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"You are my witnesses," declares the Lord,
"and my servant whom I have chosen,
so that you may know and believe me
and understand that I am he . . .
I have revealed and saved and proclaimed . . .
From eternity to eternity I am God.
No one can snatch anyone out of my hand.
No one can undo what I have done.” Isaiah 43:10, 12-13 (NIV & NLT translations)
Although many of us would not name ourselves revolutionaries, we seek to be discipled by the extravagant Spirit of one. Traditionally, revolutionaries’ conjure thoughts we might push away in contrast to an action we are drawn toward. However Jesus, the Guide, Teacher, and Revolutionary, strides out distinctly ahead of common culture. Call it grit, call it all encompassing love, or call it saving. Jesus cradles human beings in an innovative, inspired dignity, claiming us beloved heirs. His revolutionary call beckons us to ardently love one another without boundaries, to persevere in prayer, and to patiently honor the zeal of another (Romans 12).
So where oh where is honor? Could we bear the shiny, grace-giving image of our Creator? We long to see human and humankind aligned, and we feel angst at seeing a lingering witness of humanity’s potential rather than a collision of difference.
Phillip Yancey writes of an unlikely bond that evolved between two men who were separated by their beliefs and yet profoundly bound by their humanity. Dr. Francis Collins, Director of the National Health Institute, is a Christian and genomic expert. Christopher Hitchens was a journalist, atheist, and the author of God is Not Great. Collins and Hitchens found themselves debating on national stages, and their views were as different as the painted images of Thomas Kincaid and Picasso. Ultimately, the key to their relationship was to be present in a kinder capacity to listen and see. Mutual respect framed and tethered their relationship, the distances between their beliefs, and their code of ethics.
When Hitchens became ill with esophageal cancer, Collins responded straight from an open, liberally loving, and compassionate heart. Theologian and author Parker J. Palmer points out, “’Heart’ comes from the Latin cor and points not merely to our emotions but to the core of the self, that center place where all of our ways of knowing converge—intellectual, emotional, sensory, intuitive, imaginative, experiential, relational and bodily among others. The heart is where we integrate what we know in our minds with what we know in our bones, the place where our knowledge can become more fully human. Cor is also the Latin word for which we get the word courage. When all that we understand of self and world comes together in the center place called the heart, we are more likely to find the courage to act humanely on what we know” [Palmer, p. 6]. Furthermore, early Christians believed the heart and soul guided us as an interwoven, seamless spiritual and physical life force.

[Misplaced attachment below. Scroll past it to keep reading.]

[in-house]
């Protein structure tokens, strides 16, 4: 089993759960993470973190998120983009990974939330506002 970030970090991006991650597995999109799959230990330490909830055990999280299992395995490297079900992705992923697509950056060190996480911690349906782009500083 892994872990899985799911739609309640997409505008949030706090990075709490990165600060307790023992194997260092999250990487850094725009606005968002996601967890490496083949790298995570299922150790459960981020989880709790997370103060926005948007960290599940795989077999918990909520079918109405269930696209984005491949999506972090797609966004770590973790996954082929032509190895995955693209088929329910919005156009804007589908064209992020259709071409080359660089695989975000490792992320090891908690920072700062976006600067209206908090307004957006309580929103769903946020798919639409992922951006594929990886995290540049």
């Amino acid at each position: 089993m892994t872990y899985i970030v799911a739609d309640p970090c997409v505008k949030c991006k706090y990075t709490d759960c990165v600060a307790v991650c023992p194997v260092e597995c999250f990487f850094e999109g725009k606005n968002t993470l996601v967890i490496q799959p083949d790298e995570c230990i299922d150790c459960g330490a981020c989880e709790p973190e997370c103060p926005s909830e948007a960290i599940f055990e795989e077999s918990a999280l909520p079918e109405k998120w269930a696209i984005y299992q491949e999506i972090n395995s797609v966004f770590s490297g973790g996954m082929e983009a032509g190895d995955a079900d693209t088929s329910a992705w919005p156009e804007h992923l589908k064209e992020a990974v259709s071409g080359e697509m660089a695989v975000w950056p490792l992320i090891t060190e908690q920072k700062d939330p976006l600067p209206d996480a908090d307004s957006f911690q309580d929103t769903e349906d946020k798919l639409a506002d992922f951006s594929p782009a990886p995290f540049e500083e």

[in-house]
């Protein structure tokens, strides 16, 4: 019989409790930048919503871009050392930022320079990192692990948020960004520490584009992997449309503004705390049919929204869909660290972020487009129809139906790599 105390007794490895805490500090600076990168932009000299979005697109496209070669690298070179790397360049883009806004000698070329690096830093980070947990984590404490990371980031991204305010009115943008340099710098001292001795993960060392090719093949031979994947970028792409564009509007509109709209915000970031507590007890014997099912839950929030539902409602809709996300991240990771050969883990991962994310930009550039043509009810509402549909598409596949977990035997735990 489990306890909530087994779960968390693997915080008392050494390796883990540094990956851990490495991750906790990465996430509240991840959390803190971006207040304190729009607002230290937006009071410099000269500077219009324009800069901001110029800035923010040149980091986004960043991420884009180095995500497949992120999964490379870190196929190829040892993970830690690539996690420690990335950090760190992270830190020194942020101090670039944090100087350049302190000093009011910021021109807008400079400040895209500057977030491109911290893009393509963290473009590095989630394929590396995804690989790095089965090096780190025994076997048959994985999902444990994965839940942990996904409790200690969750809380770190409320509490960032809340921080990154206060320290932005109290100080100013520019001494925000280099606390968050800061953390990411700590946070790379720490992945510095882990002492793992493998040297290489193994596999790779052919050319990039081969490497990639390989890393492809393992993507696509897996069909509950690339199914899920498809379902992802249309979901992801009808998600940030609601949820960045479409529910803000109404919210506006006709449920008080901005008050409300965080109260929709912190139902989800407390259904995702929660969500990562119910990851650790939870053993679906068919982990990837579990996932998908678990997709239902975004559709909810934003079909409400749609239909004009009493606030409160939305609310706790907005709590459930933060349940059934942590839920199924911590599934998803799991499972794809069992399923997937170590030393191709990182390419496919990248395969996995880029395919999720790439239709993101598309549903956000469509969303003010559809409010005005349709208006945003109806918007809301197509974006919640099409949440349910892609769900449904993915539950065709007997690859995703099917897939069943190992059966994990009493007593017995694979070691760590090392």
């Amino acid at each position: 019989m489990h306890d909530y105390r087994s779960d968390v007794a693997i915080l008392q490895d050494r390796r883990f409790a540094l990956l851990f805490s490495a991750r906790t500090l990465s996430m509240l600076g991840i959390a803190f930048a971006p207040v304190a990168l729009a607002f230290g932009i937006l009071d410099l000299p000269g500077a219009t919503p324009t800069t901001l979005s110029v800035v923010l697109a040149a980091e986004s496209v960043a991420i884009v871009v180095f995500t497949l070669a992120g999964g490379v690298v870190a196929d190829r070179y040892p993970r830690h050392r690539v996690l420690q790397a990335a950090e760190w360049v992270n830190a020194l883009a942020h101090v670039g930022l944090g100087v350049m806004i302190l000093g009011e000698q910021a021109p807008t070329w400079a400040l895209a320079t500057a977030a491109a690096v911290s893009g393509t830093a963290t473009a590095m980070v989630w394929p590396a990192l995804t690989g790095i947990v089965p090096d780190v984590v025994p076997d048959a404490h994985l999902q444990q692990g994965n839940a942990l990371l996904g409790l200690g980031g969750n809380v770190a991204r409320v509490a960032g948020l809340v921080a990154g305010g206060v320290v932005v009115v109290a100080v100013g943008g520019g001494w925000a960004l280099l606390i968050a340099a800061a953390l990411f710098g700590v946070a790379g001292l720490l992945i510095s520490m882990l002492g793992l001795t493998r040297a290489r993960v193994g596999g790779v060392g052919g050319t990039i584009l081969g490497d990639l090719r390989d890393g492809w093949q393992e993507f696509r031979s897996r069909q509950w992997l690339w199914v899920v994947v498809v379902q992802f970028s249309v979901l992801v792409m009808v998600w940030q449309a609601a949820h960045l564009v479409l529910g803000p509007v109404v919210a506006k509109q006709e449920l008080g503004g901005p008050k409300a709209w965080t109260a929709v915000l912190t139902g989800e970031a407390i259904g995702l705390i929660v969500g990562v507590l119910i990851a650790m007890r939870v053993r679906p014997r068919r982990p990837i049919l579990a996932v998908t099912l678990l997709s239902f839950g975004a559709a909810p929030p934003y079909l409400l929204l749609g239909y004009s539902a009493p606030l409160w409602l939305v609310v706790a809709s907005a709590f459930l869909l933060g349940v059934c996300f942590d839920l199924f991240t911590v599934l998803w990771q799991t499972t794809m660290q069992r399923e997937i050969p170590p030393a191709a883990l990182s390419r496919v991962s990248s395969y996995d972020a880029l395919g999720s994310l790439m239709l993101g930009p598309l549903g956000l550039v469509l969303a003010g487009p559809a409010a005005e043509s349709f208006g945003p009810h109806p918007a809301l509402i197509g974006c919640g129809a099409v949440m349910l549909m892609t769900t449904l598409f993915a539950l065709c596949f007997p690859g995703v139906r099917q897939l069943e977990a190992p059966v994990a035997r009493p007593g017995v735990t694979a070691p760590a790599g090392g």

This cor of courage and compassion merged together in the unfolding months of Hitchens’ illness. Collins began to consult with Hitchens' and his wife on helpful therapies, to fine tune the genomic sequence of his cancer, and to liberally visit.
Hitchens mirrored his personal gratitude for Collins strung along with own shining character for a friend rather than a distant man he spent hours debating. Hitchens described Collins as "one of the greatest living Americans" and "our most selfless Christian physician" [Yancey, p. 41].
Jesus, the Revolutionary experienced and demonstrates this as well. He sees a woman who is ill and bent for 18 years. He knows the shape of her very being and heals even though it is Sabbath. It is her inspired need rather than the bend of her back or the day of the week. Jesus continues to respond to our need for living water, forgiveness even from a cross, and humanity’s slow understanding. Additionally, Jesus breaks societal boundaries, sipping water with a woman who is from the other side of acceptance. He nurtures and challenges the Samaritan woman at the well and Zacchaeus, who is steeped in stealing. Jesus continues to respond to our need for living water, forgiveness even from a cross, and humanity’s slow understanding.
It is a blessing to let your mind wander and admire the revolutionaries near. To witness the parent who listens, the hands that heal and educate, the servant who risks, and the revolutionary who journeys a few steps further to befriend the stranger. Seems like there’s a mission out there somewhere between the walls of home and the continents afar. Become a revolutionary.
“Things which matter most must never be at the mercy of things which matter least.”
—often attributed to Johann Wolfgang von Goethe
Phillip Yancey, Vanishing Grace: What Ever Happened to the Good News. Grand Rapids, MI: Zondervan, 2014.
Parker J. Palmer, Healing the Heart of Democracy: The Courage to Create a Politics Worthy of the Human Spirit. San Francisco, CA: Jossy-Bass, 2011.